Similarly to Skyway, White Center has many more capital projects and services that will be funded compared to the other three regions. Some funds will go to White Center’s Cambodian Buddhist community center, which has rapidly been outpriced out of the neighborhood that they’ve called home for decades. 

Kim Nang has lived in White Center since the late ʼ80s and is raising his family there. He joined the community steering committee in 2021. 

“[The Cambodian Buddhist community] don’t really exist anymore due to gentrification and displacement,” he said. “But to be able to right a wrong that the community has felt for so long and to give something back to them … it means a lot.”

The Khmer Community Temple received $750,000 in funds to support their center. 

All in all, White Center received $3.1 million for capital projects and an additional $540,000 of marijuana tax revenue funds for program services. 

The five unincorporated regions all had representatives from the community that did outreach and planning. The committee as a whole consisted of 21 people, but Briggins says some 60 volunteers were involved in every aspect of the process to engage with their respective communities. She says she hopes the participatory budget inspires other municipalities to do something similar for their communities and she believes it could be possible at the state legislature level.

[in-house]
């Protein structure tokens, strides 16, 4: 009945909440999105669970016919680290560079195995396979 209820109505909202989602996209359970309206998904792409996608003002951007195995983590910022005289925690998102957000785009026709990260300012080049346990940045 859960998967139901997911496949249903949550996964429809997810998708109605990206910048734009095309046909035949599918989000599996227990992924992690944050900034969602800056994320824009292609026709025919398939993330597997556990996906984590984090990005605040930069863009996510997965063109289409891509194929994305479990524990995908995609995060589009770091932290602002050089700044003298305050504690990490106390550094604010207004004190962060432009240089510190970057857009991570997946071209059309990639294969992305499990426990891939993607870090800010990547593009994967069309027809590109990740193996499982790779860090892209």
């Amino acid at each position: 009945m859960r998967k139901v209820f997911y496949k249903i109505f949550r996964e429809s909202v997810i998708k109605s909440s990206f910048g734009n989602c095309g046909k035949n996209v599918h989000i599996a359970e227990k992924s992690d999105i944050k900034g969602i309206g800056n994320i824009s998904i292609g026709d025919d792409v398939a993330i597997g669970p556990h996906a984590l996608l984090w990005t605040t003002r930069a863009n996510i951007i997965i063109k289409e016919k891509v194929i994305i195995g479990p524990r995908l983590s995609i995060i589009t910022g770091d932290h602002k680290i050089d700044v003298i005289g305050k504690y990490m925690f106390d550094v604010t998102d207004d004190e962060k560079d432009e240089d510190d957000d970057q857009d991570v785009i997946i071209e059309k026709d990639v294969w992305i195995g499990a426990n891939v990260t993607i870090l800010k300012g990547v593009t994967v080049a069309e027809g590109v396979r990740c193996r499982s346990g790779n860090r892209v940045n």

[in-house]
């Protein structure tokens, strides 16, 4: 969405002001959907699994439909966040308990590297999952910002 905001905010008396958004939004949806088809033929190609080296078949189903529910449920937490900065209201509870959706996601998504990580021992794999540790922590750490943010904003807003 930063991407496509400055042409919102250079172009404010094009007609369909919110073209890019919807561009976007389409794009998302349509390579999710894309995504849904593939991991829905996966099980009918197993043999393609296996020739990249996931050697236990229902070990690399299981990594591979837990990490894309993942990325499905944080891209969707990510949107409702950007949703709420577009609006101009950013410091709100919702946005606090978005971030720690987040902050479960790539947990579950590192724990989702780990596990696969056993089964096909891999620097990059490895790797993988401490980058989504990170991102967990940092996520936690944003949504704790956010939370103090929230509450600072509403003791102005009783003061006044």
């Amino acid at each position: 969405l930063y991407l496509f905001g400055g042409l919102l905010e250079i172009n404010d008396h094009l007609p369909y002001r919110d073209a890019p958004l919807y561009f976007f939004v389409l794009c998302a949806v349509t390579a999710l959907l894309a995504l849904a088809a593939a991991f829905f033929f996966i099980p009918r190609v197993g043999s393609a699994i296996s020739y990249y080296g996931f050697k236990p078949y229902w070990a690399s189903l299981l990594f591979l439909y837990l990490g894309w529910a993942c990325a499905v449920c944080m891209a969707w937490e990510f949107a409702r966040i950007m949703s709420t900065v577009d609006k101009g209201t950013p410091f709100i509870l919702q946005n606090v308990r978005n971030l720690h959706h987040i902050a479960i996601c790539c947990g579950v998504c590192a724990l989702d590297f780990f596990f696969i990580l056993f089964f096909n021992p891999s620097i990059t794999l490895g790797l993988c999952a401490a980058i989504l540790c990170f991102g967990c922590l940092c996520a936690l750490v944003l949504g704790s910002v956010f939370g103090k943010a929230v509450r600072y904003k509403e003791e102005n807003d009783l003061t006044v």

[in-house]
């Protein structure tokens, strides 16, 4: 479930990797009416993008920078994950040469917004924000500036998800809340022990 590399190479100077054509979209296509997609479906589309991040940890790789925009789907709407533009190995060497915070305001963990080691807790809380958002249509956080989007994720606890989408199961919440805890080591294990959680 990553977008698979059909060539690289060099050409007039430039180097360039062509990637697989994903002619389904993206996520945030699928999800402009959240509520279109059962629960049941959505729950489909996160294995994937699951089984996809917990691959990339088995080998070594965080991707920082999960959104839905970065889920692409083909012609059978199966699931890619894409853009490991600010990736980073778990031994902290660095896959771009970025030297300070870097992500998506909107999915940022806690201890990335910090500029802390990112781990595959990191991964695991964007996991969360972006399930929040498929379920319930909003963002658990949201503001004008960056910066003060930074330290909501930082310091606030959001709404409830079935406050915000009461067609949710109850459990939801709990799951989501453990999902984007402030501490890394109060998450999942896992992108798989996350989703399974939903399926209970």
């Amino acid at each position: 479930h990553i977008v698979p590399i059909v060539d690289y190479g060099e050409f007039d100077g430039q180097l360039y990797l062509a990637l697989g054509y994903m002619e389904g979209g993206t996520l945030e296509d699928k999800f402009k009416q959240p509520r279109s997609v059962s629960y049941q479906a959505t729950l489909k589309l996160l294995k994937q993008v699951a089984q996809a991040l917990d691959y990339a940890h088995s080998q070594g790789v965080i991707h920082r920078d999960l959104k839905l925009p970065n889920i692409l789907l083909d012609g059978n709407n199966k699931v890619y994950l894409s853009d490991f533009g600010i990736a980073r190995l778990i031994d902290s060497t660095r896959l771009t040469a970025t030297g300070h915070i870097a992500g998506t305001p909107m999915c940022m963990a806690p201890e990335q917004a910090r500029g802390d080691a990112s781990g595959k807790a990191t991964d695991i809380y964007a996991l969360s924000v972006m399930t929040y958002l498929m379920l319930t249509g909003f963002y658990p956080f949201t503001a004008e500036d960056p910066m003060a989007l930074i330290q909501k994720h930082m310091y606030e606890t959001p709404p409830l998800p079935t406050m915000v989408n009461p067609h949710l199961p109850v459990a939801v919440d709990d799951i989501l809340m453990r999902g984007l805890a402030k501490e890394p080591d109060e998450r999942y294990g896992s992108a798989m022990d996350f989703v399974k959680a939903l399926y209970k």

“If I as one person can implement five, absolutely,” she said. “It just takes intention and time and understanding … I’m here to codesign [and] in order to collab efficiently you have to really listen and understand that what you’re doing is trying to help communities solve problems.”

Agueda Pacheco Flores is a journalist focusing on Latinx culture and Mexican American identity. Originally from Querétaro, Mexico, Pacheco is inspired by her own bicultural upbringing as an undocumented immigrant and proud Washingtonian.

📸 Featured Image: Community members from unincorporated areas of King County gather at the Skyway fire station to celebrate the conclusion and results of the county’s first participatory budget. Millions of dollars went to 45 community projects, organizations, and groups. (Photo: Agueda Pacheco Flores)